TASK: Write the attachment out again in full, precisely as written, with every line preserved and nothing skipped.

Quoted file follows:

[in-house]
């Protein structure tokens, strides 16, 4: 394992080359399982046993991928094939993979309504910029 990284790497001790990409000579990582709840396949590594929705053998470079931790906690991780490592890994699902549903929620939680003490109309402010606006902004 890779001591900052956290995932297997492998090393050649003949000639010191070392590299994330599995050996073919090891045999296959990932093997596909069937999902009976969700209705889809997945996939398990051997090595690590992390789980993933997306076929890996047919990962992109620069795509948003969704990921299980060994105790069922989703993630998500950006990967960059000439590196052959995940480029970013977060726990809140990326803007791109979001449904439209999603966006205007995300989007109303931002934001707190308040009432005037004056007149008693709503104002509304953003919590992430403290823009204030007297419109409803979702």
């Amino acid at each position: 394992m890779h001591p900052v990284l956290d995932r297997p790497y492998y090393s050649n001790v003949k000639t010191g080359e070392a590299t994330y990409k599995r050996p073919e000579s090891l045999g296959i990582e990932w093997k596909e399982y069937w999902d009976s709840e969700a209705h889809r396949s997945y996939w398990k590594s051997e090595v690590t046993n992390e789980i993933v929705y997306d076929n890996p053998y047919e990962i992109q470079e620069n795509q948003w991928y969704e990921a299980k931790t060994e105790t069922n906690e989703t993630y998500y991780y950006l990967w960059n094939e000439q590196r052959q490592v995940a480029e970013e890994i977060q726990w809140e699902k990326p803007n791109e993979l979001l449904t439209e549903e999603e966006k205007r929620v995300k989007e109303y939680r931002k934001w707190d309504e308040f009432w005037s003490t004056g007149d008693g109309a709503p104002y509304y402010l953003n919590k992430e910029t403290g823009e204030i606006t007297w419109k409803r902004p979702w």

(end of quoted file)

[in-house]
């Protein structure tokens, strides 16, 4: 394992080359399982046993991928094939993979309504910029 990284790497001790990409000579990582709840396949590594929705053998470079931790906690991780490592890994699902549903929620939680003490109309402010606006902004 890779001591900052956290995932297997492998090393050649003949000639010191070392590299994330599995050996073919090891045999296959990932093997596909069937999902009976969700209705889809997945996939398990051997090595690590992390789980993933997306076929890996047919990962992109620069795509948003969704990921299980060994105790069922989703993630998500950006990967960059000439590196052959995940480029970013977060726990809140990326803007791109979001449904439209999603966006205007995300989007109303931002934001707190308040009432005037004056007149008693709503104002509304953003919590992430403290823009204030007297419109409803979702």
């Amino acid at each position: 394992m890779h001591p900052v990284l956290d995932r297997p790497y492998y090393s050649n001790v003949k000639t010191g080359e070392a590299t994330y990409k599995r050996p073919e000579s090891l045999g296959i990582e990932w093997k596909e399982y069937w999902d009976s709840e969700a209705h889809r396949s997945y996939w398990k590594s051997e090595v690590t046993n992390e789980i993933v929705y997306d076929n890996p053998y047919e990962i992109q470079e620069n795509q948003w991928y969704e990921a299980k931790t060994e105790t069922n906690e989703t993630y998500y991780y950006l990967w960059n094939e000439q590196r052959q490592v995940a480029e970013e890994i977060q726990w809140e699902k990326p803007n791109e993979l979001l449904t439209e549903e999603e966006k205007r929620v995300k989007e109303y939680r931002k934001w707190d309504e308040f009432w005037s003490t004056g007149d008693g109309a709503p104002y509304y402010l953003n919590k992430e910029t403290g823009e204030i606006t007297w419109k409803r902004p979702w």